Will Google agree to an opt-in settlement? If the parties come up with one, will it really be opt-in (for instance, will Google be allowed to go on scanning books and databasing them, as long as it only displays snippets of text--which is the arrangement it has come to with some European countries, but exactly the issue that spurred the original lawsuit)? If there's no agreement, will Google decide to take its chances in court? Stay tuned.

The statement below was released by the Authors Guild on Wednesday. There's also a more detailed analysis from James Grimmelmann, one of the most informed and objective commentators on this long-drawn-out drama.


July 20, 2011.

At a brief status conference yesterday morning before Judge Denny Chin, the parties to our copyright infringement lawsuit against Google requested additional time to explore a revised settlement. Judge Chin set the next status conference for September 15, but urged the parties to move quickly with their discussions, saying that he was inclined to put the litigation on a tight discovery deadline if a settlement isn't reached by then.

On March 22nd, Judge Chin rejected a proposed settlement of the litigation, saying that "many of the concerns raised in the objections would be ameliorated if the ASA [the Amended Settlement Agreement] were converted from an 'opt-out' settlement to an 'opt-in' settlement. I urge the parties to consider revising the ASA accordingly." (Judge Chin's March 22nd opinion is available here.)

Since that ruling, the parties have been in discussions about an opt-in settlement to the dispute.

Yesterday's status conference was the second since Judge Chin rejected the proposed settlement.

July 19, 2011

Farrah Gray Publishing

Posted by Victoria Strauss for Writer Beware

When publishing relationships go bad, the writing was often on the wall long before the author signed on the dotted line. Perhaps there were nonstandard business practices, such as a hidden fee or a book purchase requirement. Or there might have been a large body of author complaints, easily found by doing a basic websearch. Maybe there was an association with an unsavory parent company, or a name change to escape bad press. Or the publisher may simply may have been too new to have proven itself--a major risk for small-press writers, given the high attrition rate for new small publishers, especially if the owners don't have a professional writing or publishing background.

Other times, though, those obvious red flags aren't there, or, if they are, they're offset by apparent mitigating factors. Either way, the real problems don't become clear until after the contract has been signed, and it's too late for second thoughts.

That's what Rhonda Frost says happened to her and her daughter/co-author, Shanae Hall.

Frost and Hall found their publisher--Farrah Gray Publishing, an imprint of well-established Chicken Soup for the Soul publisher Health Communications Inc.--serendipitously, through a series of chance encounters. When "the call" came,
We listened and waited for the offer of a royalty advance, [but] there was none. We jumped for joy nonetheless, we were about to be published authors! This was a dream come true.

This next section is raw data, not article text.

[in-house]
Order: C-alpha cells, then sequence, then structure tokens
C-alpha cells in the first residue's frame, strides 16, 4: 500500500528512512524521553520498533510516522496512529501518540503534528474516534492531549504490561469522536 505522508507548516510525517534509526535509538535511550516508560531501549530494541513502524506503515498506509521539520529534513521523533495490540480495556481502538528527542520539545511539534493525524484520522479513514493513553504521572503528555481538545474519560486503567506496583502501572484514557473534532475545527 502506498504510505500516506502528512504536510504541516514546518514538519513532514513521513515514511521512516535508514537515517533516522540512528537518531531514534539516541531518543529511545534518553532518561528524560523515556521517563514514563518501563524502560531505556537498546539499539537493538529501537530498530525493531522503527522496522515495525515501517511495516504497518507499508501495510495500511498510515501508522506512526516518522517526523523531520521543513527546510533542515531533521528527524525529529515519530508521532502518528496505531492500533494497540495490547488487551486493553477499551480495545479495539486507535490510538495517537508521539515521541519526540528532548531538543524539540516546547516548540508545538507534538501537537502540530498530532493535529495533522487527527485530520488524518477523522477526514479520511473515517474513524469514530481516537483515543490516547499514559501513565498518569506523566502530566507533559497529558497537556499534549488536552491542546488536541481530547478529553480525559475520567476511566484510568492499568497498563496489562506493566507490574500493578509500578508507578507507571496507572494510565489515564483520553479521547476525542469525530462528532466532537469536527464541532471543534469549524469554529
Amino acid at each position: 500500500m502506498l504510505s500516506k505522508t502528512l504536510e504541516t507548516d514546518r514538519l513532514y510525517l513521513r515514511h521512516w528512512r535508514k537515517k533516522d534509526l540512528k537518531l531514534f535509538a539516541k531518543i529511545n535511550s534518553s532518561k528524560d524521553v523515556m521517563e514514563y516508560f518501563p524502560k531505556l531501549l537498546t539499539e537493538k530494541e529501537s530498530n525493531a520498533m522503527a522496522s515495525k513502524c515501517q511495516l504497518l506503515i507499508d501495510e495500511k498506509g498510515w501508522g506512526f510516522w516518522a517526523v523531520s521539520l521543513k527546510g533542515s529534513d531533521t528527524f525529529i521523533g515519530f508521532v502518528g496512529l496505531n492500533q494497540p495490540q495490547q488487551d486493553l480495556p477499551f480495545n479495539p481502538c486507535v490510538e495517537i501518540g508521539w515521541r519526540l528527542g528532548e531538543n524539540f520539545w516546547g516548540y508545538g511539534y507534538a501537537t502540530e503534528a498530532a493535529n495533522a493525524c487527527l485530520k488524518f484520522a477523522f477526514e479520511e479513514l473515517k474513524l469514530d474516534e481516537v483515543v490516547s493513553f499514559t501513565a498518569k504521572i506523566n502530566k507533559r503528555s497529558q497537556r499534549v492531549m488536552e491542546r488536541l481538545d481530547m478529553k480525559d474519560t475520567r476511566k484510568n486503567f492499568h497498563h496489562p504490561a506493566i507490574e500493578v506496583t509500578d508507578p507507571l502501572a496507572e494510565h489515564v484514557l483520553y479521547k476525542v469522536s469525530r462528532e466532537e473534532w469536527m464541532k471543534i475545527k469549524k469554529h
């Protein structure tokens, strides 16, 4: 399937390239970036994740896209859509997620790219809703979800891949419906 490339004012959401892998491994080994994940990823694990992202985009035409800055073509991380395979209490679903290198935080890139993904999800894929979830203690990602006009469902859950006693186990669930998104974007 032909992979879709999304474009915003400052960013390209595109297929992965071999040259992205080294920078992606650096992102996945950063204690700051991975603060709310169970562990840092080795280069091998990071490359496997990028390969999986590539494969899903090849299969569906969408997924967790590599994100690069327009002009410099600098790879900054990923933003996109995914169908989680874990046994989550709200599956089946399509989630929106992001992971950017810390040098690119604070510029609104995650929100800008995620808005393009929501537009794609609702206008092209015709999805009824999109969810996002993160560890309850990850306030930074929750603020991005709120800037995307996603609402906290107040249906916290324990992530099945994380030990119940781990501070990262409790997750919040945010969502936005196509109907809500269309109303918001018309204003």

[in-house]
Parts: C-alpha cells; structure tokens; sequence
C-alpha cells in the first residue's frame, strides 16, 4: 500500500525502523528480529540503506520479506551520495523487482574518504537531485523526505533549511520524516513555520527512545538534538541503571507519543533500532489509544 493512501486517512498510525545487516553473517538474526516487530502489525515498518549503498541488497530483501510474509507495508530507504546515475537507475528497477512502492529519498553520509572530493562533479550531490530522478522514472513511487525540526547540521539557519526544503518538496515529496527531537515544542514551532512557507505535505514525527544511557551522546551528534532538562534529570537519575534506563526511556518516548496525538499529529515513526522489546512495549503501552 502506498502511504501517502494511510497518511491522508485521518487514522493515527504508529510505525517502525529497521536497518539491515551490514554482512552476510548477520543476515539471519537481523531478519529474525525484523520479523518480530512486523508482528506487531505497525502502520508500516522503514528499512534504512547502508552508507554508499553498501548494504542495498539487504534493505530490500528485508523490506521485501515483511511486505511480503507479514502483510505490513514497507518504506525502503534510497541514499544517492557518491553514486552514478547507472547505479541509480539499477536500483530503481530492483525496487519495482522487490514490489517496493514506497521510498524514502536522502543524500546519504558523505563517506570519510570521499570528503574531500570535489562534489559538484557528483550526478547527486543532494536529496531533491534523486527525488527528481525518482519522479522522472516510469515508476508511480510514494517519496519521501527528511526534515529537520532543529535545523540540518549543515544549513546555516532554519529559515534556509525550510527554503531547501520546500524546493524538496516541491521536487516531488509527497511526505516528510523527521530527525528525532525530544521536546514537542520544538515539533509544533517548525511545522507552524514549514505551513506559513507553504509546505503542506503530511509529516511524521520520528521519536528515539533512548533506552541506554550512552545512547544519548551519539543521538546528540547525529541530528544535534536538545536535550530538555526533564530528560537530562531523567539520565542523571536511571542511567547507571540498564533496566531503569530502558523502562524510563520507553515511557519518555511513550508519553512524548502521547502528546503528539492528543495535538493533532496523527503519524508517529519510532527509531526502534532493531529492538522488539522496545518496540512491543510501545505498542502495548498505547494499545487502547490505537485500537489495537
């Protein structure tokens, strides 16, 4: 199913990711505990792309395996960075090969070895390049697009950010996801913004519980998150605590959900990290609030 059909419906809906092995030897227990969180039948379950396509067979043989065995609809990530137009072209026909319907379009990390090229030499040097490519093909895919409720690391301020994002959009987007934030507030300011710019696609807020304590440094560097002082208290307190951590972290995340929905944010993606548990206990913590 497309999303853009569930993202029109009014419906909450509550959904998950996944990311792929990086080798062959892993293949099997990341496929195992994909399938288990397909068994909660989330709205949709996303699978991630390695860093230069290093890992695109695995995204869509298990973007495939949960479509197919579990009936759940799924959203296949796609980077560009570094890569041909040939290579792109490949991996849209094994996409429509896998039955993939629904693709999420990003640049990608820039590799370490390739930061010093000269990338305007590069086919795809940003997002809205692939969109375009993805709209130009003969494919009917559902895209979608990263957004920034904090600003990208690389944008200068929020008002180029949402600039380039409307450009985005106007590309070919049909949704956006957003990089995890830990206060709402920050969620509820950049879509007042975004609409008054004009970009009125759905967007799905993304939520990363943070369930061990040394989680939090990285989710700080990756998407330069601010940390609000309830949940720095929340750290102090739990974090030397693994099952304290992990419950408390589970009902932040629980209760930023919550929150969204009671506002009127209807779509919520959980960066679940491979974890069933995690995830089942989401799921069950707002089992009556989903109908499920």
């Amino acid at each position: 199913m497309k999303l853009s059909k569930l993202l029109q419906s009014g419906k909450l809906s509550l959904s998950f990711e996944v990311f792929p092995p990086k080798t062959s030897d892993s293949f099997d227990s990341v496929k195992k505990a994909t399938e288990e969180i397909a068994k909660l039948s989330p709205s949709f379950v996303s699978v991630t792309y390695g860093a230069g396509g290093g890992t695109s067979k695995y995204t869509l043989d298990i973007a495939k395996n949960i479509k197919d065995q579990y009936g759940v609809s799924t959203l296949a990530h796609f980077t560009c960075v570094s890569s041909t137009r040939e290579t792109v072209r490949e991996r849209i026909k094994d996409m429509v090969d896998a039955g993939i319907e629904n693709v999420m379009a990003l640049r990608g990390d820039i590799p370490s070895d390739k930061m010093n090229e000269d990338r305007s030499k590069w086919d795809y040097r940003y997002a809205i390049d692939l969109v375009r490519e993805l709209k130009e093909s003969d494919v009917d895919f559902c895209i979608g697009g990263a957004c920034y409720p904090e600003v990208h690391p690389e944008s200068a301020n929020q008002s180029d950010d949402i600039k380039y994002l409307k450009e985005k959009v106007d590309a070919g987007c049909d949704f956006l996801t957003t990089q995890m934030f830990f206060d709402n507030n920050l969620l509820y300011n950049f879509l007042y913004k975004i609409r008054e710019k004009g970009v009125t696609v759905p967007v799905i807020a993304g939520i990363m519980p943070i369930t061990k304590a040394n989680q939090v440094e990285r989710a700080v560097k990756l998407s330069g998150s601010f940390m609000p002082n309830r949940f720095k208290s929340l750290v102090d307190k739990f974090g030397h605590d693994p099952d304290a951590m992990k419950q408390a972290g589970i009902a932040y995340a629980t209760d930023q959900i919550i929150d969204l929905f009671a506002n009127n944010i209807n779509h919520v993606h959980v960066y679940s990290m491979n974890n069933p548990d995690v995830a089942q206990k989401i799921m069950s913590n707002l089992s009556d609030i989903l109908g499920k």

It wasn't long, though, before things started to go wrong. According to Frost, she and Hall never received a properly executed contract. Requests to the publisher to sign and send one went unanswered. Then, a few months before the publication date,
this Publisher would call and ask us for 100K to market and publish our book....We were taken aback. He told us, if we didn't, he wouldn't be able to get us "programs" or otherwise market our book.
This despite the fact that the contract--which I've seen, and which is nonstandard in several respects, including a life-of-copyright rights grant with no provision for reversion by the author--includes no specific mention of publicity or marketing fees due from the authors. (For regular readers of this blog, I hardly need to say that expecting writers to pay for their publisher's marketing efforts is not exactly typical practice in the trade publishing world.)

Frost and Hall couldn't pay the $100,000, and told FGP so. Nevertheless, publication proceeded, and their book, Why Do I Have to Think Like a Man? appeared in October 2010. Then came the first royalty statement--which, Frost told me, showed that $33,000 in royalties had been withheld to pay for publicity, and that she and Hall owed FGP an additional $66,000 in marketing expenses. When Frost and Hall challenged the charges, FGP sent them a bill for $93,230 (I've seen the bill; you can see it too, along with other supporting documents), listing such publicity strategies as Twitter tweets and Facebook updates, but failing to supply any details of the marketing campaigns or any breakdown of individual costs. A subsequent payment demand by FGP in June (which I've also seen) upped the amount due to $78,320, and threatened litigation if Frost and Hall didn't pay.

Frost and Hall also have questions about their royalties, since, according to Frost, "we can't seem to get accurate statements from FGP. We have no idea how many ebooks we have sold, or what our numbers actually are."